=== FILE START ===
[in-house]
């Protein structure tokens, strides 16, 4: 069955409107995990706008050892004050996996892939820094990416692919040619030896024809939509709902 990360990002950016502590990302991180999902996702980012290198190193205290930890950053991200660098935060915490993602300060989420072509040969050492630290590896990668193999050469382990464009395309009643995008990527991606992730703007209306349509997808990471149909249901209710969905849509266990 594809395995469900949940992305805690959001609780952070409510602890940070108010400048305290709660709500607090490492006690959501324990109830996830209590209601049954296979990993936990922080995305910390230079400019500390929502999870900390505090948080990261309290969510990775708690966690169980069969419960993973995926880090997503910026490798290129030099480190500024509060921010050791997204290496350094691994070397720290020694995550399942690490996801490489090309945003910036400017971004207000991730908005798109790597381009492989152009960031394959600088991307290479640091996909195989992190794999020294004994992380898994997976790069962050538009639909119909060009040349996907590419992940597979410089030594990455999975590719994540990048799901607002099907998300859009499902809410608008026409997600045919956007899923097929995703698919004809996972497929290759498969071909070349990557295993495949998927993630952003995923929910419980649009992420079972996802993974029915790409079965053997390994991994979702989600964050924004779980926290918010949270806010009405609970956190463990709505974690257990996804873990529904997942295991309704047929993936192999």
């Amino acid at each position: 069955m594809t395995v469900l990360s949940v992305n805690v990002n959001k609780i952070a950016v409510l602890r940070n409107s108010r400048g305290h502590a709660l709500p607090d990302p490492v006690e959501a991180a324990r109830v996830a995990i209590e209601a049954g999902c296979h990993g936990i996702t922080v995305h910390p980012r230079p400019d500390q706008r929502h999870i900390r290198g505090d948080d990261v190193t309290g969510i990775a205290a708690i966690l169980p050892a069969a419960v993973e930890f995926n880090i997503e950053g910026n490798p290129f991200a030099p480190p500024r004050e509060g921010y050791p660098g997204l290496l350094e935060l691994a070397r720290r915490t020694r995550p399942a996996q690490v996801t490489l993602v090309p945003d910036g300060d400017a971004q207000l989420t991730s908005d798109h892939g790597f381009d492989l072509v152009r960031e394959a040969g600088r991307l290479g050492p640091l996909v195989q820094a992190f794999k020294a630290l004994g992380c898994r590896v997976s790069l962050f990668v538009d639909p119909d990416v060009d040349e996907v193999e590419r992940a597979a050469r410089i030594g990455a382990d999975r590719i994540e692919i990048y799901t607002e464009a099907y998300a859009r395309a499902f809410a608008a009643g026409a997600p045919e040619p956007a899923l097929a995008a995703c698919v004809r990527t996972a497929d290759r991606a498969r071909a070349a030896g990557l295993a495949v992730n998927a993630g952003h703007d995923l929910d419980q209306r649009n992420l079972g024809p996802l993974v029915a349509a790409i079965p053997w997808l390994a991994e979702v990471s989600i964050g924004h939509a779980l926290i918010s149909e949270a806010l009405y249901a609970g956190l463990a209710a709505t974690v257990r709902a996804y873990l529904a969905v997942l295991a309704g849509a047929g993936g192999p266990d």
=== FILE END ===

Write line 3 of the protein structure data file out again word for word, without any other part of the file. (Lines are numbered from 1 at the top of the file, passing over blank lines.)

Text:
């Amino acid at each position: 069955m594809t395995v469900l990360s949940v992305n805690v990002n959001k609780i952070a950016v409510l602890r940070n409107s108010r400048g305290h502590a709660l709500p607090d990302p490492v006690e959501a991180a324990r109830v996830a995990i209590e209601a049954g999902c296979h990993g936990i996702t922080v995305h910390p980012r230079p400019d500390q706008r929502h999870i900390r290198g505090d948080d990261v190193t309290g969510i990775a205290a708690i966690l169980p050892a069969a419960v993973e930890f995926n880090i997503e950053g910026n490798p290129f991200a030099p480190p500024r004050e509060g921010y050791p660098g997204l290496l350094e935060l691994a070397r720290r915490t020694r995550p399942a996996q690490v996801t490489l993602v090309p945003d910036g300060d400017a971004q207000l989420t991730s908005d798109h892939g790597f381009d492989l072509v152009r960031e394959a040969g600088r991307l290479g050492p640091l996909v195989q820094a992190f794999k020294a630290l004994g992380c898994r590896v997976s790069l962050f990668v538009d639909p119909d990416v060009d040349e996907v193999e590419r992940a597979a050469r410089i030594g990455a382990d999975r590719i994540e692919i990048y799901t607002e464009a099907y998300a859009r395309a499902f809410a608008a009643g026409a997600p045919e040619p956007a899923l097929a995008a995703c698919v004809r990527t996972a497929d290759r991606a498969r071909a070349a030896g990557l295993a495949v992730n998927a993630g952003h703007d995923l929910d419980q209306r649009n992420l079972g024809p996802l993974v029915a349509a790409i079965p053997w997808l390994a991994e979702v990471s989600i964050g924004h939509a779980l926290i918010s149909e949270a806010l009405y249901a609970g956190l463990a209710a709505t974690v257990r709902a996804y873990l529904a969905v997942l295991a309704g849509a047929g993936g192999p266990d």